As another example, given two people, both 5' 5" tall, both weighing 130 lbs. The person who does not lift weights or do any kind of strength training might have a dress size of 12. The other person who lifts weights and follows a strength-training program 3 times a week might be a size 8. Standing side by side, one would definitely look like they weighed more, despite weighing exactly the same.
But will I look bulky and muscle-bound?
And so, lifting weights and strength training is a good thing. The added muscle will burn more calories, which will shrink the fat cells causing the body to look leaner and more trim. But will you start to look bulky and muscle-bound?
No, that is a myth.
While strength training will help you build muscle, women simply do not have enough testosterone to become muscle-bound and appear masculine. Lifting weights will only improve the appearance and femininity, UNLESS you spend 4-5 hours every day in the gym and maybe take performance-enhancing, testosterone-boosting drugs.
More reps with less weight to tone?
Another myth is that in order to NOT look all masculine and muscle-bound, women should do more reps with less weight to "tone" the muscles. While doing more reps may help with the cardiovascular aspect of exercise, it will do little to improve muscle tone.
So, instead of 2-3 sets of 12 or more repetitions with a lower weight, it's best to perform 3-5 sets of 5-8 reps with a weight that pushes your limits. It is the best rep range to use to ensure you hold onto your muscle. The more muscle you can hold onto when dieting helps you burn fat faster and keep it off once you achieve your weight loss goals.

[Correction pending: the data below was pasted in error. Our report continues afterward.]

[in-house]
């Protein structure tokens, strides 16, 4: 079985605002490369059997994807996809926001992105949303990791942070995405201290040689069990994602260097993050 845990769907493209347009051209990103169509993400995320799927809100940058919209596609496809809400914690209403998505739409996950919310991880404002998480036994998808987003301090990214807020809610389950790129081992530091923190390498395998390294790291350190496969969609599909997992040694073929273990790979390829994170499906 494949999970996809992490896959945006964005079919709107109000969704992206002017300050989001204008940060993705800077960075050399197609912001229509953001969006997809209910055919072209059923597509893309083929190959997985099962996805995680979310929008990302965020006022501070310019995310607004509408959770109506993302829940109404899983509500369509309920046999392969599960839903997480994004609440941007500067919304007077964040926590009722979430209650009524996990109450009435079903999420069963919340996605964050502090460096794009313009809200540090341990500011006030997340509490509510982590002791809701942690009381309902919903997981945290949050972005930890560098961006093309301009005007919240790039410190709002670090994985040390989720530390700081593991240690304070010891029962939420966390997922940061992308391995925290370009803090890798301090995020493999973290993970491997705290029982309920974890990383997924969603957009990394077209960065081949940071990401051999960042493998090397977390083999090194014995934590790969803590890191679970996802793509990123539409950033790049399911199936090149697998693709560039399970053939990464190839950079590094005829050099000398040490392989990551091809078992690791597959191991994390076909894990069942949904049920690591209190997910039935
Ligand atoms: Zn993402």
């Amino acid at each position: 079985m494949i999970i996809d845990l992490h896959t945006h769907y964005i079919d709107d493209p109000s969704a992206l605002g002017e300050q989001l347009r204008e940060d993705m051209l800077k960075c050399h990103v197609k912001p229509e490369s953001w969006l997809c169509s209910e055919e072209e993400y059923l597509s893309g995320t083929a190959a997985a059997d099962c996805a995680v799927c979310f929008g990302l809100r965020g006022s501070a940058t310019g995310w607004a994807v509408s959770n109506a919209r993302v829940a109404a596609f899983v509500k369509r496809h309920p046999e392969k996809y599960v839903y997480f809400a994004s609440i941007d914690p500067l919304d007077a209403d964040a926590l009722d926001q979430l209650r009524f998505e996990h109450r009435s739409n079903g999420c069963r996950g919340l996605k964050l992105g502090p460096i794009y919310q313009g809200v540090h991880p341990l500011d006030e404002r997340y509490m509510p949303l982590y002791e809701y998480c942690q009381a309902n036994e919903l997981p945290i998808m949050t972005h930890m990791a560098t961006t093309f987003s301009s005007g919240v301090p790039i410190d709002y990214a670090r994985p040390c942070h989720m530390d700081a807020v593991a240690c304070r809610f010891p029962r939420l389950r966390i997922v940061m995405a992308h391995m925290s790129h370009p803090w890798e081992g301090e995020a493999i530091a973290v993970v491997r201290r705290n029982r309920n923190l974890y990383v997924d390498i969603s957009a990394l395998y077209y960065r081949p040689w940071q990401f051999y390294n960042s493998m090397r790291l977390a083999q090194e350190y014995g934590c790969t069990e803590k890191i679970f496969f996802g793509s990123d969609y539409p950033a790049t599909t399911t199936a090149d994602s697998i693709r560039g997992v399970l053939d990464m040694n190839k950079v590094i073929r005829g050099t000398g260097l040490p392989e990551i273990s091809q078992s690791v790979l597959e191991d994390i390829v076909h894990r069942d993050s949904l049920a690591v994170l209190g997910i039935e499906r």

Free weights or Machines?
One last thing: You should use free weights (barbells and dumbbells) instead of machines.
Training with machines has its benefits, such as helping learn the basics of strength training, but it works fewer muscles. As an example, doing a set of barbell or dumbbell squats trains your calves, quads, hamstrings, glutes, lower back, and abs. Using a machine exercise for legs such as leg extensions will target only your quadriceps. Free weights are also better for improving overall strength, balance, and bone density. (These benefits become especially important as you get older, since being stronger and maintaining balance will help you better perform daily tasks and decrease the risk of injury from falls. Increasing bone density will help decrease your risk of osteoperosis and its related complications.)
Lift the weights - you will only look better (and become healthier at the same time).
More by this Author
Does a person have to go through an official Reiki attunement ceremony in order for them to practice Reiki? I have studied both sides of this question and to be honest, I can't give a definitive answer. ...
This article details the Seven Stages of Disease and what you can do to maintain a lifetime of health and youthful vigor.
1. Shamanism is the oldest and most widespread method of healing. There is archaeological evidence suggesting that the techniques of the shaman are at least 20,000 years old, with vivid evidence of their antiquity...